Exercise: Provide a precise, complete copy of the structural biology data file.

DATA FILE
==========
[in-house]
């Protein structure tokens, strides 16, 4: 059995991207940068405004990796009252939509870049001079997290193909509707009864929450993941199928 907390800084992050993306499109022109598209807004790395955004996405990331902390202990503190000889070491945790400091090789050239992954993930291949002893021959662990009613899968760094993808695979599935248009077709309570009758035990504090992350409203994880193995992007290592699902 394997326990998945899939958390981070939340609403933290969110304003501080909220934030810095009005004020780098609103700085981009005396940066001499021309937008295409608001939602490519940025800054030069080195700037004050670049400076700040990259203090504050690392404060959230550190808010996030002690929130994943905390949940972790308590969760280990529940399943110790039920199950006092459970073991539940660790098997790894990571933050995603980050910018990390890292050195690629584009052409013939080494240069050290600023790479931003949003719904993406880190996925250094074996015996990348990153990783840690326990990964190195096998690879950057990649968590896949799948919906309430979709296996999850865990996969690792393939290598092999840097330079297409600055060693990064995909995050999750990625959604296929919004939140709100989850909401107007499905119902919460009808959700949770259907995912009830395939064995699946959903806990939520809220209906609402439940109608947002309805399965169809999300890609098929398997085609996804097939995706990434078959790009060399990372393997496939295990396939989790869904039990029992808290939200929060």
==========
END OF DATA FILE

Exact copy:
[in-house]
């Protein structure tokens, strides 16, 4: 059995991207940068405004990796009252939509870049001079997290193909509707009864929450993941199928 907390800084992050993306499109022109598209807004790395955004996405990331902390202990503190000889070491945790400091090789050239992954993930291949002893021959662990009613899968760094993808695979599935248009077709309570009758035990504090992350409203994880193995992007290592699902 394997326990998945899939958390981070939340609403933290969110304003501080909220934030810095009005004020780098609103700085981009005396940066001499021309937008295409608001939602490519940025800054030069080195700037004050670049400076700040990259203090504050690392404060959230550190808010996030002690929130994943905390949940972790308590969760280990529940399943110790039920199950006092459970073991539940660790098997790894990571933050995603980050910018990390890292050195690629584009052409013939080494240069050290600023790479931003949003719904993406880190996925250094074996015996990348990153990783840690326990990964190195096998690879950057990649968590896949799948919906309430979709296996999850865990996969690792393939290598092999840097330079297409600055060693990064995909995050999750990625959604296929919004939140709100989850909401107007499905119902919460009808959700949770259907995912009830395939064995699946959903806990939520809220209906609402439940109608947002309805399965169809999300890609098929398997085609996804097939995706990434078959790009060399990372393997496939295990396939989790869904039990029992808290939200929060």